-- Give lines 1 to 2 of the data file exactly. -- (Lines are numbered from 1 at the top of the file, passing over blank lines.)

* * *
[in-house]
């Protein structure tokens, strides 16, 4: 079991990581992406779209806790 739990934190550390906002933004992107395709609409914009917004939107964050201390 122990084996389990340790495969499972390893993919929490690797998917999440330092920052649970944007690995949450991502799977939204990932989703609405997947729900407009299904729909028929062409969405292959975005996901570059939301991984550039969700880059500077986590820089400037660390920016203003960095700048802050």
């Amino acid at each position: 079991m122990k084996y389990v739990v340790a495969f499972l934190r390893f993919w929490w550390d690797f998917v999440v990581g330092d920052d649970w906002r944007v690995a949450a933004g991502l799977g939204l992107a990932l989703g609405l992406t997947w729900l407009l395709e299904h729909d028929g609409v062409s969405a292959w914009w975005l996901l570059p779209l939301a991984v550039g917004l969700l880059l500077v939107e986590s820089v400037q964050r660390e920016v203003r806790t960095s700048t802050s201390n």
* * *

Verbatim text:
[in-house]
């Protein structure tokens, strides 16, 4: 079991990581992406779209806790 739990934190550390906002933004992107395709609409914009917004939107964050201390 122990084996389990340790495969499972390893993919929490690797998917999440330092920052649970944007690995949450991502799977939204990932989703609405997947729900407009299904729909028929062409969405292959975005996901570059939301991984550039969700880059500077986590820089400037660390920016203003960095700048802050």